Maybe. (though, alternate histories are tricky stuff)

  2. The 3000 sqft house clause shows he’s not serious. A yuppie couple in their opulent multi-million dollar urban townhouse keep their full deduction while a middle class family in a $250k suburban home get zero’d out? Yeah, that’ll happen.

    He increases the cost of a Hummer relative to a Prius by about $500 per year and the cost of a poorly insulated house relative to an Energy Star model by a similar amount. But the cost of a 4200 sqft house increases $5000 (or more) relative to a 3000 sqft house right next door, despite energy profiles that might be very similar.

    How about a size restriction on cars above 3000 lbs, phasing in to a full $5000/year tax above 4200 lbs? Makes about as much sense.

  3. Stupid Blogger can’t process href tags properly. (RR, please feel free to delete my previous post.) Here’s what I wrote:

    Dingell’s plan seems like a good one, but I seriously fear that it is a poison bill. In the words of a Gristmill blogger, “the tenor of his message on global warming is politically disastrous”. No kidding.

    (Link to the interview: http://tinyurl.com/3bylaj)

    I appreciate the fact that Dingell wants to be upfront about what his tax package will do, but:
    a) that’s not how politics works, and Dingell’s been in the game long enough to know that and
    b) he’s focusing on the negative impacts rather than the positive ones.

    A carbon tax will cause pain, yes, but his plan would make fuel prices more predictable (i.e. predictably high), stimulate investment in renewable energy, and reduce our trade deficit with oil exporting nations. All these things will be of benefit, and stimulating alternative energy development might just catapult America back into the forefront of the next tech boom (which I believe will be around energy production and consumption). But Dingell says none of this. Instead, he’s got this resigned attitude that he’s got to do his duty (in a desultory manner) and if his constituents decide not to let him, well then, at least he tried.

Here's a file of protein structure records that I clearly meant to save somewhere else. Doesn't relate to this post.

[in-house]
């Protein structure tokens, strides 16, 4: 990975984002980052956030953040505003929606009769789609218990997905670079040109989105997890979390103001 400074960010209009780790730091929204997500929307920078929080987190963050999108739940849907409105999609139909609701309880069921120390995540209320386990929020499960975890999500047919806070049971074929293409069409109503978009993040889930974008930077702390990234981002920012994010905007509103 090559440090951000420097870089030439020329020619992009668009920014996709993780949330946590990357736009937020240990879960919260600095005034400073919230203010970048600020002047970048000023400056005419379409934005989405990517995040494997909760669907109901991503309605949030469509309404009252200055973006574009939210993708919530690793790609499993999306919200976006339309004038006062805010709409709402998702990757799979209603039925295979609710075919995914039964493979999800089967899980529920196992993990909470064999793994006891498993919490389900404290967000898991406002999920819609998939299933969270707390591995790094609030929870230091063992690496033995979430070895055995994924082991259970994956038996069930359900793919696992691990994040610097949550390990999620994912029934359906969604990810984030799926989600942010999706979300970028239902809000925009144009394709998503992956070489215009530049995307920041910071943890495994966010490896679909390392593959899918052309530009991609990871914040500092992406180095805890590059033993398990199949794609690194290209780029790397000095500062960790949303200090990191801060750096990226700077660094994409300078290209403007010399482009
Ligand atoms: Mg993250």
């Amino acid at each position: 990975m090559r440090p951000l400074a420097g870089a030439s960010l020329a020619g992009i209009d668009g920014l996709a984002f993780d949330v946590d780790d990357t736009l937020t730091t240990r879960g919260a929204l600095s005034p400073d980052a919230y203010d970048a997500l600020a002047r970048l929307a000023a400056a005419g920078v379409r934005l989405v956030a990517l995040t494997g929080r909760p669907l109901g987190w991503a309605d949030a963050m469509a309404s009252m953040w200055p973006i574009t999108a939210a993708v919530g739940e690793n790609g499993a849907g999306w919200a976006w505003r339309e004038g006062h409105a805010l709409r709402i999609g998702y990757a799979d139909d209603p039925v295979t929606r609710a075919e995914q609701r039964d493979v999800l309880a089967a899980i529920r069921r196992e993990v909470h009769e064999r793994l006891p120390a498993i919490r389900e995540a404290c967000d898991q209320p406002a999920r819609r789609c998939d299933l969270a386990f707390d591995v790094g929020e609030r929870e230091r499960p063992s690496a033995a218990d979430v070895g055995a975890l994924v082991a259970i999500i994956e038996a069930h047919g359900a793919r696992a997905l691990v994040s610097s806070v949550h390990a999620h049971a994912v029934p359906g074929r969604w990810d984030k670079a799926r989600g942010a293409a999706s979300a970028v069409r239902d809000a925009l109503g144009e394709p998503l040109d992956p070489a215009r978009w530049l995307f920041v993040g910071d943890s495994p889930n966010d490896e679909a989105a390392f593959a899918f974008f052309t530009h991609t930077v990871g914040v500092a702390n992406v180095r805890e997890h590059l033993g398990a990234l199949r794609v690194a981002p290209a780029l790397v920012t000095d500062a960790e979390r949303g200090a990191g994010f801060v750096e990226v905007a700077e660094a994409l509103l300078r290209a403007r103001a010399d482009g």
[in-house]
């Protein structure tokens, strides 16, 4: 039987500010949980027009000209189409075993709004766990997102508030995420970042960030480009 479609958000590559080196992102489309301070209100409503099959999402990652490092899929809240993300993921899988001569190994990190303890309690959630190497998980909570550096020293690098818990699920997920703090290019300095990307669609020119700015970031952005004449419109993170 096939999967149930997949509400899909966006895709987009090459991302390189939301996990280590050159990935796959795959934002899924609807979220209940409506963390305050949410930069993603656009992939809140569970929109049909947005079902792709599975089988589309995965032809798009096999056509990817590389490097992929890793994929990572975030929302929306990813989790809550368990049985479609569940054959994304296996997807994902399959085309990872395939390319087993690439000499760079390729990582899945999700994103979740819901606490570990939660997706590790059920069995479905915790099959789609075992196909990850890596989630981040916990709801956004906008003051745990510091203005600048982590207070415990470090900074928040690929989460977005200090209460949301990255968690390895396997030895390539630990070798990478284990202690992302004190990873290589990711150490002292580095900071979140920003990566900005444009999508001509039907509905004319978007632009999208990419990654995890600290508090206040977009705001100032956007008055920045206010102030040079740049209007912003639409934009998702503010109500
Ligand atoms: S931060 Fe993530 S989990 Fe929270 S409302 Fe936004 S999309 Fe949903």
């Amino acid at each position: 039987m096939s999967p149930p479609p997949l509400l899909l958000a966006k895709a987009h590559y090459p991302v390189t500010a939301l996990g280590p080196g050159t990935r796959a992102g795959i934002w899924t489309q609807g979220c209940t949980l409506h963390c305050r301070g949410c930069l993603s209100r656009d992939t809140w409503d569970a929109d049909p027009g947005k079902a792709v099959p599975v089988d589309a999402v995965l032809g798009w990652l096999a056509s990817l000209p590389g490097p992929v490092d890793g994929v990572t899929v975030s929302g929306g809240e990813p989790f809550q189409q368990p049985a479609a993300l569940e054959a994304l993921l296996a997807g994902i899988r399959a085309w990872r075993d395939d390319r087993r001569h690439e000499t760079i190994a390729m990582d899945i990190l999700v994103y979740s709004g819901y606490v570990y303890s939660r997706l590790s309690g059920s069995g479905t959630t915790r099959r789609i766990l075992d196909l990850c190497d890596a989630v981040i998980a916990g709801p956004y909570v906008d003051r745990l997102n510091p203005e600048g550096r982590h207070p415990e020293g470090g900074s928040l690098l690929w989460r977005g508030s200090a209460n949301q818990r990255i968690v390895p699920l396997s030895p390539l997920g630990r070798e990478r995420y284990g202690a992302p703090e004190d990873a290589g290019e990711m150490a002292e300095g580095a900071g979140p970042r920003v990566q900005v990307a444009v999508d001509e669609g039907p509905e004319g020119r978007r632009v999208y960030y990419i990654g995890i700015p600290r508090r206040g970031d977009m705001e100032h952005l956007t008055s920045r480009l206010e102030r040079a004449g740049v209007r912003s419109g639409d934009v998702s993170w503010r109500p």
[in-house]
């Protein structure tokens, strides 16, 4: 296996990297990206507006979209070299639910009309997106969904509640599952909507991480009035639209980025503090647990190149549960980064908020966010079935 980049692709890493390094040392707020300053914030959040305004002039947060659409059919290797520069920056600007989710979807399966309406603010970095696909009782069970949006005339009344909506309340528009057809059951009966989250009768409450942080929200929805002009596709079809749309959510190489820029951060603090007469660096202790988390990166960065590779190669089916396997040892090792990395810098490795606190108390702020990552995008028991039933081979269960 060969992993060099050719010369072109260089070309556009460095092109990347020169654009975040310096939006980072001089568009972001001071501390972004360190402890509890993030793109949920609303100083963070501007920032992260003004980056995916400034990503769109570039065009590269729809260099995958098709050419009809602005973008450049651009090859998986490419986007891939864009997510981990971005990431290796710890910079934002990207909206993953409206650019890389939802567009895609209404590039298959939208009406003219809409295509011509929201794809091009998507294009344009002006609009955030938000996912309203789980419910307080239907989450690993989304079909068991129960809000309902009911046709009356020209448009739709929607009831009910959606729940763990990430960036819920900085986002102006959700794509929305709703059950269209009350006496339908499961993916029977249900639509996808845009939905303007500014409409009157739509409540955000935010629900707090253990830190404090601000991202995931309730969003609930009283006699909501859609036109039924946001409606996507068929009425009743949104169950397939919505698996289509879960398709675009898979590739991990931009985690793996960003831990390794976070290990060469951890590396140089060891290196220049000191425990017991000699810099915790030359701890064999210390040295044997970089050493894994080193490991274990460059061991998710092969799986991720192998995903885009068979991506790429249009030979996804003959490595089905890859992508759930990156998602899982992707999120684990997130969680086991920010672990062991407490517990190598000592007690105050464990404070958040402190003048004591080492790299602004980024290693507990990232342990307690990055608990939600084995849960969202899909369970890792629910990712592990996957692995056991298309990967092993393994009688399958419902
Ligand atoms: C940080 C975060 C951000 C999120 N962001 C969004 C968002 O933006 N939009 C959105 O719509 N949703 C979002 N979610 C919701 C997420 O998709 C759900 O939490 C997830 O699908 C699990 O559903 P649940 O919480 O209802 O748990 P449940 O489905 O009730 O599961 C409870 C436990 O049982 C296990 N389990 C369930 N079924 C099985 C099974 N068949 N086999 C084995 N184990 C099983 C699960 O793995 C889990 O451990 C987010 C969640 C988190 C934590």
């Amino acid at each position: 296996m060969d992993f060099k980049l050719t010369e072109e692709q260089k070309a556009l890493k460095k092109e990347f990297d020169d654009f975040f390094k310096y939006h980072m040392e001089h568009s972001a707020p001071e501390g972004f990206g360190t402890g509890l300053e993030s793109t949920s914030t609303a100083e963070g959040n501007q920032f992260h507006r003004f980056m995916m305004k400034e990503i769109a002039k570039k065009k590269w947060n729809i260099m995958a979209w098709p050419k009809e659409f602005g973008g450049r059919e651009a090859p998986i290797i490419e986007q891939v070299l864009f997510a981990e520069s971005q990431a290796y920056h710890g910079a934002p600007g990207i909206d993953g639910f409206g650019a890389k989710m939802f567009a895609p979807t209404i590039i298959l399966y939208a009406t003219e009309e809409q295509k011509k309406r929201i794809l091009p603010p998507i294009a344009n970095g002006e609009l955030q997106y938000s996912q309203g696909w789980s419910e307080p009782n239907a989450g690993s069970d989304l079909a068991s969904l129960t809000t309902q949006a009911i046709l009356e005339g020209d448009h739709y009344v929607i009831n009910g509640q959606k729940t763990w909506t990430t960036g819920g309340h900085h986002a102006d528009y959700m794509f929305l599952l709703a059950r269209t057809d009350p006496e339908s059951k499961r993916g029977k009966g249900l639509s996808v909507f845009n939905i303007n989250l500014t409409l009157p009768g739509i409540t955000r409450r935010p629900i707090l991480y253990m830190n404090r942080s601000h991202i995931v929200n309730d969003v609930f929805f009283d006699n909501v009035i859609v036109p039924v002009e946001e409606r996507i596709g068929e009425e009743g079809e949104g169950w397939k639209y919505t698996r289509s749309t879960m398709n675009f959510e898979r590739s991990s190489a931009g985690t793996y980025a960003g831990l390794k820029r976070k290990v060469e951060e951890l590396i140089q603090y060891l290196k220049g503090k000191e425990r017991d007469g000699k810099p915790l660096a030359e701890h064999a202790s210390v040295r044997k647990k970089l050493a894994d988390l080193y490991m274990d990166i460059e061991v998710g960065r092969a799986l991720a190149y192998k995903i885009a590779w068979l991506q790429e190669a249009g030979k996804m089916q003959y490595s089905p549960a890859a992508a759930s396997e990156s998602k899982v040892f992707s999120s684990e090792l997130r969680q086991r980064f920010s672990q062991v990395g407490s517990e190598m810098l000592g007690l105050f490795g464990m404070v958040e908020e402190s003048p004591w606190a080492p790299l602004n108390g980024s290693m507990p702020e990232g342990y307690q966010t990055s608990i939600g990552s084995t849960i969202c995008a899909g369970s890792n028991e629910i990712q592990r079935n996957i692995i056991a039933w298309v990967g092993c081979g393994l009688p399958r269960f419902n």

I don’t know if this is an intentional (i.e. malicious towards carbon regulation) attitude, or if it just reflects how he feels. But either way, he couldn’t frame his proposals more badly if he tried. And he’s been in politics long enough that he should know better.

  4. Are you nuts? Dingell and Right in the same sentence?

    This is a massive tax and spending increase. The only offsetting taxes are an advancement of the earned income tax credit.

    Giving the money to local mass transit authorities is a monumentally bad idea as well. We’d just get more crap like this unfunny parody of the Colbert Report :

    href=”http://www.ridemetro.org/asf/metrep.asp” Houston MetroTV

    Metro has a history of wasting money. They installed an 8-mile light rail train to replace a popular bus route, reducing the frequency of service. For what they spent each rider could have received a brand new Cadillac.

  5. some form of tax pain is probably the most likely way to modify the consumption; and lead to change.

    whether the tax/change will be the RIGHT one, it wil probably take several iterations to determine. such has been our way thru time. most significant is to begin somewhere; modify as it goes.

    i doubt that those to be hurt/affected most by knowing a $ impact is coming would planahead. the thought process is not ingrained. if it was, they would not be in the position to be thusly impacted.